(Canada/Sweden - 2019)
BORN TO BE BLUE. Hawke is "Lars Nystrom," a fictionalized American version of Jan-Erik Olsson, in reality a Swedish convict on a day-long furlough from prison who walked into a Stockholm branch of Kreditbanken on August 23, 1973, allowed the customers and most of the staff to leave, and kept two bank employees hostage until his demands for money, a Mustang, and the release of his imprisoned buddy Clark Olofsson (rechristened "Gunner Sorensson" here and played by Mark Strong) were met. The ordeal becomes a media circus and as time drags on, one of the hostages, Bianca (Noomi Rapace, also one of 20 credited producers) bonds with Lars, portrayed here as an incompetent goof who's in way over his head.
Considering the pop culture ubiquity of the term "Stockholm Syndrome," its origin would seem to be ripe for a riveting story, but Budreau drops the ball by diverting all of his attention to indulging Hawke and encouraging him to unleash his inner Nic Cage with reckless abandon. Sporting a wig, a stache, shades, a cowboy hat, skin-tight leather pants, a huge Steve McQueen man-crush, and jamming to Bob Dylan on his portable radio as he commandeers the bank, Hawke is obviously having the time of his life bringing this character to life. It's a performance that might've worked were it not at the expense of everything else--story, dramatic tension, characterization, substance--as Rapace, Strong, and Christopher Heyerdahl (who's terrific as the sardonic Stockholm police chief trying to contain the situation) are essentially left scrambling for crumbs after Hawke gorges himself on the scenery. Hawke has aged into one of our finest character actors, but he takes Lars from amusing to irritating in record time, and it's telling that the film's best and simultaneously most darkly hilarious and heartbreaking scene doesn't even directly involve him as Rapace's Bianca tries to explain to her nice but hapless husband (Thorbjorn Harr) how to properly fry fish for their two young children since she's being held hostage and is stuck at work. We have no understanding of why Bianca is so drawn to Lars, unless we're just supposed to infer from her frumpy fashion and her dorky, oversized 1973 eyewear that she's bored with her average husband and the off-the-chain Lars seems like a spark of excitement. But STOCKHOLM isn't interested in exploring those kinds of details. Anyone who's seen DOG DAY AFTERNOON ("Wyoming") can attest that there's a way to tell a serious true crime story with dark, absurdist humor. Budreau doesn't seem to know what he wants to do here other than let Hawke run wilder than Robin Williams on a talk show, which soon makes for a tedious hour and a half. (R, 92 mins)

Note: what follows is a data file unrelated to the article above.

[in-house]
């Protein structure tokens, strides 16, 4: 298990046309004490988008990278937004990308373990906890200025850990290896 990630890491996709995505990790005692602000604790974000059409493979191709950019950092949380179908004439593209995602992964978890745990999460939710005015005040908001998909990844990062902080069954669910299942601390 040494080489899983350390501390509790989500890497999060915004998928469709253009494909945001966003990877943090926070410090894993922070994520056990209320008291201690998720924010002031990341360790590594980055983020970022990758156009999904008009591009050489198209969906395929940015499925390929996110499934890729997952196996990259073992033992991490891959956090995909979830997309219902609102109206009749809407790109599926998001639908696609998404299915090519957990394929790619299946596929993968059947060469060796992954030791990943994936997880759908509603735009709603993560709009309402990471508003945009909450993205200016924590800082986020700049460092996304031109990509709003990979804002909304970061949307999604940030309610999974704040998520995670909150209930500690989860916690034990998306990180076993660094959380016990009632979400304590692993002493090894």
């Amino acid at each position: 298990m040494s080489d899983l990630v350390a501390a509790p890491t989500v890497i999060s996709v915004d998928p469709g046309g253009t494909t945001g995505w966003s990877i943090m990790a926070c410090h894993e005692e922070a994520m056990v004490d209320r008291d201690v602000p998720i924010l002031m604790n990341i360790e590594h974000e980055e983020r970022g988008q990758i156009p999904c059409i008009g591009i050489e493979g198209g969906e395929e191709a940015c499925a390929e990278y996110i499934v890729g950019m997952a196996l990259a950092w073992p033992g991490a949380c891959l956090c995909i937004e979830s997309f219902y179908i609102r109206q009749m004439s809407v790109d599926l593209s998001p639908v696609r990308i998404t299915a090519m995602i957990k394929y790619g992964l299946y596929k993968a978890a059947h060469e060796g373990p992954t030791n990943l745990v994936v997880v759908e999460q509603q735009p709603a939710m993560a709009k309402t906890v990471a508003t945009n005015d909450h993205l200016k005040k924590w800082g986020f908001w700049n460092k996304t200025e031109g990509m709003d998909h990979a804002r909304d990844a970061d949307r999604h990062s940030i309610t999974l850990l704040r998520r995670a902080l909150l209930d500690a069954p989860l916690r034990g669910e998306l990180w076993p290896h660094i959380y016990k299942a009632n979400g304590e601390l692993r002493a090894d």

(China/US - 2019)
AVENGEMENT from a couple months ago, but this is a huge step back and one of his worst films. Plus, he's really the second lead here despite his top billing. In a prologue, Quinn (Adkins) wakes up with a strange implant on his neck in a HOSTEL-type torture chamber where his young daughter is among many being held captive in cages. He brawls with the captors and gets thrown out of a window, when it's revealed he's in a castle and plummets to a body of water below. When he comes to the surface, he's in a water fountain in a park in present-day Ho Chi Minh City, stricken with amnesia and with an acute stutter that dissipates when he's slapped. Meanwhile, hired assassin Conner (Andy On, the star of 2002's BLACK MASK 2: CITY OF MASKS, which featured Adkins in an early role) pulls off One Last Job for Vietnamese crime boss Master Trahn (Qin Chuan) just before his wife Maya (Lili Ji) is abducted, Conner presumes, by Russian enemies of Trahn. Tranh assures him the Russians had nothing to do with it, and his dogged search for her leads him to Quinn, now in a psych ward being observed by Dr. Anna Pham (Truong Ngoc Ahn), who eventually discovers that her patient is a time traveler from 1985. Quinn, his memories jogged while under Dr. Pham's care, has told her that alien beings capable of traversing dimensions have enslaved humans as "drones" with spider-like implants on the backs of their necks, intent on harvesting a specific strand of DNA unique to certain people, such as his daughter and Conner's wife.
They're eventually pursued by a hooded alien visitor (Daniel Whyte) as much nonsensical fight scenes and terrible special effects ensue (the alien force manifesting itself into a giant CGI shitheap and declaring "You have such strong, beautiful chi!" isn't exactly a moment on par with Rutger Hauer's "Tears in Rain" BLADE RUNNER monologue in the annals of sci-fi cinema). The throwdowns, coordinated by the usually reliable Tim Mak (TRIPLE THREAT), are uninspired, the script by Syfy vet Mike MacLean (DINOCROC VS. SUPERGATOR, SHARKTOPUS, PIRANHACONDA) just cribs from Philip K. Dick, DARK CITY, THE MATRIX, and 12 MONKEYS with little understanding of any of them, and the direction by DTV vet Ernie Barbarash (who previously worked with Adkins in the not-bad 2011 JCVD vehicle ASSASSINATION GAMES) offers little in the way of style and excitement. Erstwhile '80s Cannon bad guy Aki Aleong puts in a brief appearance as Dr. Pham's mentor and is among 27 credited producers, along with Adkins and Roger Corman. Adkins has been making a convincing case for years now that he should be a big-screen action star, and if you haven't seen AVENGEMENT, it's one of the year's best films. It's commendable that he's such a tireless workhorse and stays so busy--this is his fourth film in 2019 so far, with another five (!) due out by the end of the year--but in the end, quality has to trump quantity, and drek like ABDUCTION is doing nothing to further the Adkins cause. (Unrated, 97 mins)